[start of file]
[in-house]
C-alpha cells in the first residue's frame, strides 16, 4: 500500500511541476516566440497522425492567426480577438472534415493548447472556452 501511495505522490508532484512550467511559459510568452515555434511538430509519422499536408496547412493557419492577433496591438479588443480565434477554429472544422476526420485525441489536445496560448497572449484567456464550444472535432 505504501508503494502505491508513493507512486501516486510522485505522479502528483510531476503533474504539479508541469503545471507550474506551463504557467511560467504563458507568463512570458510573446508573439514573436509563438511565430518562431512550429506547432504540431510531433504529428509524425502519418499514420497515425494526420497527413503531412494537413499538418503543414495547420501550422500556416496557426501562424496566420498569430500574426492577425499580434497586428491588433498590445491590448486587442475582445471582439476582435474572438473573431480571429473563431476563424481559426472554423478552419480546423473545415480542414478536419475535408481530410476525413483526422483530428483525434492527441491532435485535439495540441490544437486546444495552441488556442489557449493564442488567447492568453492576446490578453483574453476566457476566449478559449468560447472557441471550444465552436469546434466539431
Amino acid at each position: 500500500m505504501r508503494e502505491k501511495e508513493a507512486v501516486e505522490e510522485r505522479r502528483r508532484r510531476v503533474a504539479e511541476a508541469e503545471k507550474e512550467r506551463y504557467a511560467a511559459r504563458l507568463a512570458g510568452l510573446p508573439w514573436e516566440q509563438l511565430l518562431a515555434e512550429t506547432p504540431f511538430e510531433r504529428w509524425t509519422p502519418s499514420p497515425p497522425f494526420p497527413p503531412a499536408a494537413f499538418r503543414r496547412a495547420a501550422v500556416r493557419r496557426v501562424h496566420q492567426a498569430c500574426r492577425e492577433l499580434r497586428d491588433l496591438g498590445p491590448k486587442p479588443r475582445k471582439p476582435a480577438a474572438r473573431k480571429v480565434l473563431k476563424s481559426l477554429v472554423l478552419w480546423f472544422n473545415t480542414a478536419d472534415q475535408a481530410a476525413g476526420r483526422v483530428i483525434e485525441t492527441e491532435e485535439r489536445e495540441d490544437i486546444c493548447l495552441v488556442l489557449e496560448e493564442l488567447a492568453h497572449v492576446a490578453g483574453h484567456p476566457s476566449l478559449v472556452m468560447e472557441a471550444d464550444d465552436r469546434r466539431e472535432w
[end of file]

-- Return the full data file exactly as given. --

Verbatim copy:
[in-house]
C-alpha cells in the first residue's frame, strides 16, 4: 500500500511541476516566440497522425492567426480577438472534415493548447472556452 501511495505522490508532484512550467511559459510568452515555434511538430509519422499536408496547412493557419492577433496591438479588443480565434477554429472544422476526420485525441489536445496560448497572449484567456464550444472535432 505504501508503494502505491508513493507512486501516486510522485505522479502528483510531476503533474504539479508541469503545471507550474506551463504557467511560467504563458507568463512570458510573446508573439514573436509563438511565430518562431512550429506547432504540431510531433504529428509524425502519418499514420497515425494526420497527413503531412494537413499538418503543414495547420501550422500556416496557426501562424496566420498569430500574426492577425499580434497586428491588433498590445491590448486587442475582445471582439476582435474572438473573431480571429473563431476563424481559426472554423478552419480546423473545415480542414478536419475535408481530410476525413483526422483530428483525434492527441491532435485535439495540441490544437486546444495552441488556442489557449493564442488567447492568453492576446490578453483574453476566457476566449478559449468560447472557441471550444465552436469546434466539431
Amino acid at each position: 500500500m505504501r508503494e502505491k501511495e508513493a507512486v501516486e505522490e510522485r505522479r502528483r508532484r510531476v503533474a504539479e511541476a508541469e503545471k507550474e512550467r506551463y504557467a511560467a511559459r504563458l507568463a512570458g510568452l510573446p508573439w514573436e516566440q509563438l511565430l518562431a515555434e512550429t506547432p504540431f511538430e510531433r504529428w509524425t509519422p502519418s499514420p497515425p497522425f494526420p497527413p503531412a499536408a494537413f499538418r503543414r496547412a495547420a501550422v500556416r493557419r496557426v501562424h496566420q492567426a498569430c500574426r492577425e492577433l499580434r497586428d491588433l496591438g498590445p491590448k486587442p479588443r475582445k471582439p476582435a480577438a474572438r473573431k480571429v480565434l473563431k476563424s481559426l477554429v472554423l478552419w480546423f472544422n473545415t480542414a478536419d472534415q475535408a481530410a476525413g476526420r483526422v483530428i483525434e485525441t492527441e491532435e485535439r489536445e495540441d490544437i486546444c493548447l495552441v488556442l489557449e496560448e493564442l488567447a492568453h497572449v492576446a490578453g483574453h484567456p476566457s476566449l478559449v472556452m468560447e472557441a471550444d464550444d465552436r469546434r466539431e472535432w